When working for leg endurance, try the following approach:
1) With light weights (50-70% of max), do 3-4 sets, 20-40 reps each, using slow, continuous tension.
2) With light weights (50-70% of max), do 3-4 sets, 20-40 reps each, using high speed compensatory acceleration movements.
3) The accent should be on forcing yourself past the pain barrier that is felt with extreme fatigue and on maintaining a high heart rate (generally above 60% of your maximum heart rate, which is computed by subtracting your age from 220).
A myth persists that wide stance squats develop the inner thigh (vastus medialis), while close stance squats develop the outer thigh (vastus McLateralis). In all my years of training, I have never seen this happen to any noticeable degree. The quadriceps share a common tendon of insertion at the knee joint, making differential contracture from foot spacing minuscule in effect. My opinion is that you'll do as well with a foot position with which you're comfortable. Then you can apply a variety of squatting techniques to supplement your squats, and greater all around leg development will result.
Type of Bar
For the average athlete or fitness freak, the kind of bar you use for squats will make little difference, as long as it's sturdy and fitted with safety collars. However, for the behemoths among you - the bodybuilders, athletes and powerlifters who are using tonnage merely dreamed of when Olympic lifting was the only game in town - you'll have to be a bit more careful about the bar you use.
Your bar should not whip up and down excessively, as this can cause muscle tears or spinal injuries from being thrown off balance when stepping backward with the bar. Choose a sturdy bar, preferably one measuring at least 29 millimetres in diameter and with center knurling to prevent it from slipping on your shoulders.
The plates should fit on the bar loosely, and the collars should not clamp the plates tightly against the inside collars. Tight fitting plates cause the bar to absorb the kinetic energy generated by walking backward, and it whips more. With loose fitting plates, the rattling absorbs the energy, thereby preventing dangerous whipping.
When I walk into a gym to get in a squat workout, most of the guys know what's going to happen. "Oh no! Hatfield's here! He's going to ask me to spot him!"
Well, that's the breaks in the iron game, fellow ironheads. Gym etiquette dictates it, and I'd do the same for you. I can't help it if it takes five of you. it's amazing how many "bad backs" or "torn muscles" show up when I ask for assistance. Be a nice guy, won't you? Help your gym partners when they need spotting assistance. It could be you who gets hurt from lack of inadequate spotting.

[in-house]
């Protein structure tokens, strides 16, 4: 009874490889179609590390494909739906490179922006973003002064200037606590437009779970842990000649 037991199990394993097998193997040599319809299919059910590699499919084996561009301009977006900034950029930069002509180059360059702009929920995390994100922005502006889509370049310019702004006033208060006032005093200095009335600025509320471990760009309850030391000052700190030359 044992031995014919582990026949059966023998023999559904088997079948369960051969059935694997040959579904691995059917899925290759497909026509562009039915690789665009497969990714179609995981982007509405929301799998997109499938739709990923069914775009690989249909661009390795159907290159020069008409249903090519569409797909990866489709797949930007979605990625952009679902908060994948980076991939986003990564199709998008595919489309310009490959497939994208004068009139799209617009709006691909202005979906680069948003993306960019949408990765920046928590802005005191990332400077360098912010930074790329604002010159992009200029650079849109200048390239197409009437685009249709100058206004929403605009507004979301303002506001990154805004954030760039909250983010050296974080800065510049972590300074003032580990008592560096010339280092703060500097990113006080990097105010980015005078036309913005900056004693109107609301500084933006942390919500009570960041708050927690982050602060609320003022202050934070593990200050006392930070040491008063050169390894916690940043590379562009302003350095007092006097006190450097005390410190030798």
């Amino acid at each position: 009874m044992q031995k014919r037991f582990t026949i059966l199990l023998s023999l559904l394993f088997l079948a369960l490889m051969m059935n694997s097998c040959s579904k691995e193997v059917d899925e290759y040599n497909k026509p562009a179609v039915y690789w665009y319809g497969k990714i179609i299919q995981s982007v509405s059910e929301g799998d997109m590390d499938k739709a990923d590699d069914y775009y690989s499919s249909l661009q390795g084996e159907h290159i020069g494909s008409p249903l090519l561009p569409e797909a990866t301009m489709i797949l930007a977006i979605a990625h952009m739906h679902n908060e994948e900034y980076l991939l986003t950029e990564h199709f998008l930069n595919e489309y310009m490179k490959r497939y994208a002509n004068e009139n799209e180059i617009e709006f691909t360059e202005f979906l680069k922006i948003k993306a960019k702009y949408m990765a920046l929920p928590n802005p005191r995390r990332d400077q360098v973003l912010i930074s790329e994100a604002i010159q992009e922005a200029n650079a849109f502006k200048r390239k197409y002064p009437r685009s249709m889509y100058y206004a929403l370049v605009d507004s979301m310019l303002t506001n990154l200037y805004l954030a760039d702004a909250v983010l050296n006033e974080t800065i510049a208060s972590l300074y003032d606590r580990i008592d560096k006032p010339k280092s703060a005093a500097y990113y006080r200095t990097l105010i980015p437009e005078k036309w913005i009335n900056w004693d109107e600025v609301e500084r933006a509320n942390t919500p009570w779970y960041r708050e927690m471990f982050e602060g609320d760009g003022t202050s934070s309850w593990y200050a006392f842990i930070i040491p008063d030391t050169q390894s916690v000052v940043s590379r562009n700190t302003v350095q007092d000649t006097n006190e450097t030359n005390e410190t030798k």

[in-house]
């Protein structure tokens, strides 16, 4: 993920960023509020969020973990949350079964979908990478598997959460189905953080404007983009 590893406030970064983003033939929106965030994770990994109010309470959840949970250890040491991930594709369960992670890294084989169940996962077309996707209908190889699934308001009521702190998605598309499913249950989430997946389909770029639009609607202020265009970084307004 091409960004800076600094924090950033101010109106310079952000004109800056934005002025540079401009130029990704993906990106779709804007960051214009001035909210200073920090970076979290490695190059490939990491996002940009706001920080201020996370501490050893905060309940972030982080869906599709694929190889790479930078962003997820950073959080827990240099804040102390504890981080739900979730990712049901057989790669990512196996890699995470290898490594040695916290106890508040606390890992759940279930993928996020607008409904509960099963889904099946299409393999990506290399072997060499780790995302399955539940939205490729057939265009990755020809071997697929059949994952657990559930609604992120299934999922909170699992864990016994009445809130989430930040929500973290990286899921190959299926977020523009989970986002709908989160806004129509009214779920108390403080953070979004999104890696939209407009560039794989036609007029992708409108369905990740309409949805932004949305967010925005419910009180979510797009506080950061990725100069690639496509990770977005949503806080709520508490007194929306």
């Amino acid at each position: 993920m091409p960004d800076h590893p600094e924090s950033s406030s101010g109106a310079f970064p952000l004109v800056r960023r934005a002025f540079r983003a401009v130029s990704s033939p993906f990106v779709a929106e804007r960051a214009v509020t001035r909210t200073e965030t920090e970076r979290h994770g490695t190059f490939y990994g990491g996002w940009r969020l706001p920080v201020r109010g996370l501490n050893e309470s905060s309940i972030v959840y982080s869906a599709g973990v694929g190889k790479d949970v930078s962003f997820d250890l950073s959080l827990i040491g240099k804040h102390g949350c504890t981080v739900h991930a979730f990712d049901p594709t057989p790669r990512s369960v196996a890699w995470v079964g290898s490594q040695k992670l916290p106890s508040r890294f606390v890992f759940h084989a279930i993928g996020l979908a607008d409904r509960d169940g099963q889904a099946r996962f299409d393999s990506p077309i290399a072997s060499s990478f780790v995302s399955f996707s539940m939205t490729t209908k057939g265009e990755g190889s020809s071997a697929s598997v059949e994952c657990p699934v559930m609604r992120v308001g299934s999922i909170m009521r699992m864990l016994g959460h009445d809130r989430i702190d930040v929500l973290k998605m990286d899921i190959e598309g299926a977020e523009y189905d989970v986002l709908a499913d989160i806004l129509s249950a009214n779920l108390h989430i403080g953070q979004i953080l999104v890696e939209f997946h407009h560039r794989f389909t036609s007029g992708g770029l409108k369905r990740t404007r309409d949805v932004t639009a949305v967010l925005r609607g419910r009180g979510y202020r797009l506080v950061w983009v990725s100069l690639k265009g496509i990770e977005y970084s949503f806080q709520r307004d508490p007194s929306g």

You may find that wrist wraps help in holding the bar firmly on your back or shoulders. Weak wrists can cause the bar to slip. Also, heavy squatting can injure your wrists over a period of time by disrupting the carpal tunnel, the passage through the small wrist bones through which your hand's nerves pass.
Your shoes should have strong lateral support to prevent rolling outward on your feet. Old, worn sneakers or bare feet are definitely not recommended when you're squatting. In fact, they're dangerous.
Maintain a clean, litter-free area for both yourself and your spotters. If you get in trouble, you want both you and your spotters to have a clear track back to the rack.
Don't wear belts, wraps or supersuits when squatting with under 80% of your max. Doing so robs your support muscles and legs of needed stress that will force them to adapt. Personally, I don't wear any supportive garb until I'm over 85% of my max. The whole point of training is to deliver adaptive stress to your body so it'll get stronger, bigger and more enduring. Absorbing the stress with supportive gear is silly.
Once you get superheavy - and that shouldn't happen more than one to three weeks before the end of a cycle - you can don your support clothes. It's advisable to do so at that point. But not before.
Enjoy Your Lifting!
Post a Comment